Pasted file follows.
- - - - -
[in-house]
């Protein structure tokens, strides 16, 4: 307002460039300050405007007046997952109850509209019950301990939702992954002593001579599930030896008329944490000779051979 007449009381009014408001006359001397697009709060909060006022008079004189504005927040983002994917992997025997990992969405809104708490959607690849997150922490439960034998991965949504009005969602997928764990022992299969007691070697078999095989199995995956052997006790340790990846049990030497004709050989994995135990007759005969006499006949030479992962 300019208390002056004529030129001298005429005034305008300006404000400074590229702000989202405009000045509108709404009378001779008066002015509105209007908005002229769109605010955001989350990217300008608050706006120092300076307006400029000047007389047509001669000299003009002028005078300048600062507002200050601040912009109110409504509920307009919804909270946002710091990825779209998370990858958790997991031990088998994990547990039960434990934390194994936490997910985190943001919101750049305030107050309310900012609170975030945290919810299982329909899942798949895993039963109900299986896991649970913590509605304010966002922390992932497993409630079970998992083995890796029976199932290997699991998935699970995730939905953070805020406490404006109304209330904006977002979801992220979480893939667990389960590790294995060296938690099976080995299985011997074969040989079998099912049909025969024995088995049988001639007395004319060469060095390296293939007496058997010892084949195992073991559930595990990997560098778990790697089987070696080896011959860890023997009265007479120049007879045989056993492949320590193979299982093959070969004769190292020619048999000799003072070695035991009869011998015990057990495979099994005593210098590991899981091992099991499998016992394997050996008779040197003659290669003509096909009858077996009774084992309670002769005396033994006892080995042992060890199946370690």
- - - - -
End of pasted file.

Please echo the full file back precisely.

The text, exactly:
[in-house]
């Protein structure tokens, strides 16, 4: 307002460039300050405007007046997952109850509209019950301990939702992954002593001579599930030896008329944490000779051979 007449009381009014408001006359001397697009709060909060006022008079004189504005927040983002994917992997025997990992969405809104708490959607690849997150922490439960034998991965949504009005969602997928764990022992299969007691070697078999095989199995995956052997006790340790990846049990030497004709050989994995135990007759005969006499006949030479992962 300019208390002056004529030129001298005429005034305008300006404000400074590229702000989202405009000045509108709404009378001779008066002015509105209007908005002229769109605010955001989350990217300008608050706006120092300076307006400029000047007389047509001669000299003009002028005078300048600062507002200050601040912009109110409504509920307009919804909270946002710091990825779209998370990858958790997991031990088998994990547990039960434990934390194994936490997910985190943001919101750049305030107050309310900012609170975030945290919810299982329909899942798949895993039963109900299986896991649970913590509605304010966002922390992932497993409630079970998992083995890796029976199932290997699991998935699970995730939905953070805020406490404006109304209330904006977002979801992220979480893939667990389960590790294995060296938690099976080995299985011997074969040989079998099912049909025969024995088995049988001639007395004319060469060095390296293939007496058997010892084949195992073991559930595990990997560098778990790697089987070696080896011959860890023997009265007479120049007879045989056993492949320590193979299982093959070969004769190292020619048999000799003072070695035991009869011998015990057990495979099994005593210098590991899981091992099991499998016992394997050996008779040197003659290669003509096909009858077996009774084992309670002769005396033994006892080995042992060890199946370690």